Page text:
Rutaceae Citrus sinensis (L.) Osbeck
Source: Magness et al. 1971
Sweet oranges are the most important of the citrus fruits. (See also citrus fruits.) Varieties vary from early ripening - about 8 months from bloom - to late - up to 16 months from bloom. There are three main groups: The normal fruited, without navels and with light orange colored flesh; the navel oranges, with a distinct navel development at the styler end; and blood oranges, with red flesh and juice. The latter are little grown commercially in the U.S. Sweet oranges vary in size from 2 inches upward in diameter, are generally round to oblong in shape, and have a medium thick and tough rind. Although 73 varieties are listed by Webber (THE CITRUS INDUSTRY) major production in the U.S. is of 6 varieties: Valencia, Washington Navel, Hamlin, Parson Brown, Pineapple and Temple.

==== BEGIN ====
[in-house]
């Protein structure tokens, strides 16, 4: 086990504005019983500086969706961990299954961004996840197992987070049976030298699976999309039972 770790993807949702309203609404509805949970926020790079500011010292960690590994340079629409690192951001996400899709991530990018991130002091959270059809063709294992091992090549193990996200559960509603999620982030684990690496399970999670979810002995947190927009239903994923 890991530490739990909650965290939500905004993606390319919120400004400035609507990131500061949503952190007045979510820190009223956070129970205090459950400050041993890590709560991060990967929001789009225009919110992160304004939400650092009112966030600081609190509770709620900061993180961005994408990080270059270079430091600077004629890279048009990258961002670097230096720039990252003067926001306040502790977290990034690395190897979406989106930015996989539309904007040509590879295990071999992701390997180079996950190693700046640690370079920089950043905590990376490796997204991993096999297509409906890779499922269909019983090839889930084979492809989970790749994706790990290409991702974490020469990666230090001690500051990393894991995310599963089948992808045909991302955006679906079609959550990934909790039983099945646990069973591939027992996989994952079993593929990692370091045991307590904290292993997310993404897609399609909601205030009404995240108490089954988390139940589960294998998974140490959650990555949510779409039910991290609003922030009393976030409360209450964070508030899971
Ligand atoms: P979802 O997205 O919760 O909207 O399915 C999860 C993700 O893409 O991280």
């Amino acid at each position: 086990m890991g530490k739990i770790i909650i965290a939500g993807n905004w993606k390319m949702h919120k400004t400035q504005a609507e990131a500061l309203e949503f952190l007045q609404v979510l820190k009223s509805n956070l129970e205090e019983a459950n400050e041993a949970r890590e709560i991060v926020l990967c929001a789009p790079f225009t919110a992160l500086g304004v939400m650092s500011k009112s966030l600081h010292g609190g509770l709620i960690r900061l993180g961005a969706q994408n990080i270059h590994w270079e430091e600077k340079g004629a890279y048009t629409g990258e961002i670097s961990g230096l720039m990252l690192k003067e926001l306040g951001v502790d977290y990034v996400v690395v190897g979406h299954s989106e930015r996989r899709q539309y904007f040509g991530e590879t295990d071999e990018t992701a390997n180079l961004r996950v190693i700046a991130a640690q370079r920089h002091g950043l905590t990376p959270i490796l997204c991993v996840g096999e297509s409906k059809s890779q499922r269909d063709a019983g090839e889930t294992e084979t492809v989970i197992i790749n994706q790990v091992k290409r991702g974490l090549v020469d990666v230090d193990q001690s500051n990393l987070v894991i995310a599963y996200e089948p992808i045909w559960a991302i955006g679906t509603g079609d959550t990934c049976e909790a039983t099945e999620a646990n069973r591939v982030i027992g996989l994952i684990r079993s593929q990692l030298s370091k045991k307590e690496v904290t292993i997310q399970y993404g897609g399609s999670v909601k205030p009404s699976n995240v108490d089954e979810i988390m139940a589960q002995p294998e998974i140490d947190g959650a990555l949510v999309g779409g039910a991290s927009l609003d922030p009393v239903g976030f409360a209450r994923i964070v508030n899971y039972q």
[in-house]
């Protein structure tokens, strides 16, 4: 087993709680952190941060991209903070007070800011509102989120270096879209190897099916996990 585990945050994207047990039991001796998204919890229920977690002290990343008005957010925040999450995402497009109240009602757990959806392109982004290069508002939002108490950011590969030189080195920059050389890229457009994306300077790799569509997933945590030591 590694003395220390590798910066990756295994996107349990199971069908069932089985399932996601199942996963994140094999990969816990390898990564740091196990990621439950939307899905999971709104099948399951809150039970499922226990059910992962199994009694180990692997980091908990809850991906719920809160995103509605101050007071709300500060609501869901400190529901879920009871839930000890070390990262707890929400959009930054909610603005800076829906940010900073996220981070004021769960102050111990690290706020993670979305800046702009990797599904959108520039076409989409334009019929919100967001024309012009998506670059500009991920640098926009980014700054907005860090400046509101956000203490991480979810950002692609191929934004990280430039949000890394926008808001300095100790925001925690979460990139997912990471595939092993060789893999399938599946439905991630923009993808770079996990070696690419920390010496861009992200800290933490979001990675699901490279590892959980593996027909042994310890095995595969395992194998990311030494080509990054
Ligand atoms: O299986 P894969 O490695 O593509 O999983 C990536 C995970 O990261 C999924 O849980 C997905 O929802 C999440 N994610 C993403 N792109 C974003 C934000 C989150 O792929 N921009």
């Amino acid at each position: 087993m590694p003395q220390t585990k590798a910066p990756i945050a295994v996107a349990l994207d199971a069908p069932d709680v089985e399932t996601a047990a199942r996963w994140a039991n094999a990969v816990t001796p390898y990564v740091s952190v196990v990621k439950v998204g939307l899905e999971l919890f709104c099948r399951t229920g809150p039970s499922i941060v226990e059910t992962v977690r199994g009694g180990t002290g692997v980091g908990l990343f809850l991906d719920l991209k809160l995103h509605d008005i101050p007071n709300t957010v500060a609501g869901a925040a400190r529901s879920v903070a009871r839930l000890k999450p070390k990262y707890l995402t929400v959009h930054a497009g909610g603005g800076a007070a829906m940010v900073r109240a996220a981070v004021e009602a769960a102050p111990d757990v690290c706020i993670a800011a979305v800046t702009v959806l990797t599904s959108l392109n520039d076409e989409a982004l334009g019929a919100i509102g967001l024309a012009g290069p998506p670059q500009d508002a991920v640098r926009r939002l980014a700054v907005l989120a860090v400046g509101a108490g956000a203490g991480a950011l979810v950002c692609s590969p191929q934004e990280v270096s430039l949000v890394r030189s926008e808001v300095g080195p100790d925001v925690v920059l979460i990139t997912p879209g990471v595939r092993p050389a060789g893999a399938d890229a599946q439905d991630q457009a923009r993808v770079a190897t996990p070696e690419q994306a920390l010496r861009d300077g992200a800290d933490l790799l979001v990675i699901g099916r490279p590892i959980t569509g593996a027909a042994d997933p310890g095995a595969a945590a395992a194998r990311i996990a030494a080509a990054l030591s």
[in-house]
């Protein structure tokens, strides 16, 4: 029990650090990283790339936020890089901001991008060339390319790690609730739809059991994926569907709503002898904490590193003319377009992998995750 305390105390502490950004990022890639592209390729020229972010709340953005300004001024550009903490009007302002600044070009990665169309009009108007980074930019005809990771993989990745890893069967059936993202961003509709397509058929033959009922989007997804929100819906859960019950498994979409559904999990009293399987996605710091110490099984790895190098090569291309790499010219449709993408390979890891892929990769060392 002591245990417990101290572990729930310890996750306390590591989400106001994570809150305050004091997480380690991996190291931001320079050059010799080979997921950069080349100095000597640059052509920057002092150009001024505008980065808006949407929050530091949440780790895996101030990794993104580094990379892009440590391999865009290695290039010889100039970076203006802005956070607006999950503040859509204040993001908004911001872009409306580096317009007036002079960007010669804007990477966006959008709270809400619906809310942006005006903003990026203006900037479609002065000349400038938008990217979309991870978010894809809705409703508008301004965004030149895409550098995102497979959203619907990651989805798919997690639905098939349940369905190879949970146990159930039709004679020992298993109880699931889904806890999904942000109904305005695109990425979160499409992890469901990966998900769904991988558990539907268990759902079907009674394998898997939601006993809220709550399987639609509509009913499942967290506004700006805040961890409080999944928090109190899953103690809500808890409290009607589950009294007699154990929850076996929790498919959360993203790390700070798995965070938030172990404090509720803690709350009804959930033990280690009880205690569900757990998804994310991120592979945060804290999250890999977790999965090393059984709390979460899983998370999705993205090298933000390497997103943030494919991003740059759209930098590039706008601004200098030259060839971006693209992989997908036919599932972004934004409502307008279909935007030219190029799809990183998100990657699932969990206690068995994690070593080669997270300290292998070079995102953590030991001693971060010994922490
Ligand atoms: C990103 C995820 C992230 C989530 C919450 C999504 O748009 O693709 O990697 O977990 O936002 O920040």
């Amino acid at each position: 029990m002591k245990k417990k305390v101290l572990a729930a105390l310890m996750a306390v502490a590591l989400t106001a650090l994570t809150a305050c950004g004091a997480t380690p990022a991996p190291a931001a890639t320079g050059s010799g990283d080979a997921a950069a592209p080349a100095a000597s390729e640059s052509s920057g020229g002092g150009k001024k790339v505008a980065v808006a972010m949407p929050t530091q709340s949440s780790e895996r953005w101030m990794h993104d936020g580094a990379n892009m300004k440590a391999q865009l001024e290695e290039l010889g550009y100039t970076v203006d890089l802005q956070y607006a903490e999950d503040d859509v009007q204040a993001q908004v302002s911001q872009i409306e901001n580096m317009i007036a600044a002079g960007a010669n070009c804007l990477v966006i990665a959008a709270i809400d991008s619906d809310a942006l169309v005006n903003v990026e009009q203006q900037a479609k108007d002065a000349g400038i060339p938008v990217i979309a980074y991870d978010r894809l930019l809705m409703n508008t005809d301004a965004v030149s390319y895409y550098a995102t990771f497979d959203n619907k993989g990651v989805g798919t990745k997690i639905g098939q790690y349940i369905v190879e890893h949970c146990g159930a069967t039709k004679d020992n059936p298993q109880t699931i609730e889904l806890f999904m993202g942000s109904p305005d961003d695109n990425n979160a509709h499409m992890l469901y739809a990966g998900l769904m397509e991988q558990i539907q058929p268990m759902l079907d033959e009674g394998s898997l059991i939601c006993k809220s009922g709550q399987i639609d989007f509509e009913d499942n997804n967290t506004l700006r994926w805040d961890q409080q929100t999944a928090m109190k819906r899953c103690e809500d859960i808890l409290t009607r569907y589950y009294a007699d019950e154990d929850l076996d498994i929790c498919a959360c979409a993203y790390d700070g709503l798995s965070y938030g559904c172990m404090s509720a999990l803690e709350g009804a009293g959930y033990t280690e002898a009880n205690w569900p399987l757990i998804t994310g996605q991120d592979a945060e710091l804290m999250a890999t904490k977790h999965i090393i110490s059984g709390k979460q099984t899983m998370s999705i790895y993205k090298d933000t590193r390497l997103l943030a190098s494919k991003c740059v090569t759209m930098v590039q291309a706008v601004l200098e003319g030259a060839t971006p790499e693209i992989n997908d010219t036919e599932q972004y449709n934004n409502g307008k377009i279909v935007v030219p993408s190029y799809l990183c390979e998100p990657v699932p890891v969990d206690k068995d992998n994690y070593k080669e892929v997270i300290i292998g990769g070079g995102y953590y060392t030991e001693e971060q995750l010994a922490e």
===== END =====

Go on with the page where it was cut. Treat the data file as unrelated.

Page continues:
Production in U.S.: About 4,500,000 tons.
Use: Fresh, canned and frozen juice, canned segments, marmalade.
Part of fruit consumed: Interior segments. Some rind is used in marmalade; dried rind from processing plants is used as livestock feed.